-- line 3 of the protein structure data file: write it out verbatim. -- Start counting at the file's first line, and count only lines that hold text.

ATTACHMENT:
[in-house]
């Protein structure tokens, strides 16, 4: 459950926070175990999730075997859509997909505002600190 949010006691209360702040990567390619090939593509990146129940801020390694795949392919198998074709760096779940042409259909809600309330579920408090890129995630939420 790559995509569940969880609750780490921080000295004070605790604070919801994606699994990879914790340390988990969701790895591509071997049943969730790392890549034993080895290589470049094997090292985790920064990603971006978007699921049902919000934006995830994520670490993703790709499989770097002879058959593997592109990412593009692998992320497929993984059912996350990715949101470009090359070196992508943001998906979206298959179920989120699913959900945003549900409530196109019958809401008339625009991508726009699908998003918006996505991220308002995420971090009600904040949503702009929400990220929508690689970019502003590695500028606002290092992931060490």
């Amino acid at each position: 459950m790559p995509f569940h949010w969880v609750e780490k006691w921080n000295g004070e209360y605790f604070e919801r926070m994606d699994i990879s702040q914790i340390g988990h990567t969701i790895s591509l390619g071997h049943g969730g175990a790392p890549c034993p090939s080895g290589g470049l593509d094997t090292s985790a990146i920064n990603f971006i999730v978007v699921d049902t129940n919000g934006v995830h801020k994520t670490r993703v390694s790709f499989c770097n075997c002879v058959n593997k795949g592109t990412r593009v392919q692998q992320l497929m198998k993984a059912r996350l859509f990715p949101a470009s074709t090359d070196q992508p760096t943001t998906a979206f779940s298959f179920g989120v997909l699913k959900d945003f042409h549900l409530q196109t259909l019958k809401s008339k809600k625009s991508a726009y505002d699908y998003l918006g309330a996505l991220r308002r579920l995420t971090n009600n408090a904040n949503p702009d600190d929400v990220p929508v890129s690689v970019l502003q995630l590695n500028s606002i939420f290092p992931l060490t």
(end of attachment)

């Amino acid at each position: 459950m790559p995509f569940h949010w969880v609750e780490k006691w921080n000295g004070e209360y605790f604070e919801r926070m994606d699994i990879s702040q914790i340390g988990h990567t969701i790895s591509l390619g071997h049943g969730g175990a790392p890549c034993p090939s080895g290589g470049l593509d094997t090292s985790a990146i920064n990603f971006i999730v978007v699921d049902t129940n919000g934006v995830h801020k994520t670490r993703v390694s790709f499989c770097n075997c002879v058959n593997k795949g592109t990412r593009v392919q692998q992320l497929m198998k993984a059912r996350l859509f990715p949101a470009s074709t090359d070196q992508p760096t943001t998906a979206f779940s298959f179920g989120v997909l699913k959900d945003f042409h549900l409530q196109t259909l019958k809401s008339k809600k625009s991508a726009y505002d699908y998003l918006g309330a996505l991220r308002r579920l995420t971090n009600n408090a904040n949503p702009d600190d929400v990220p929508v890129s690689v970019l502003q995630l590695n500028s606002i939420f290092p992931l060490t």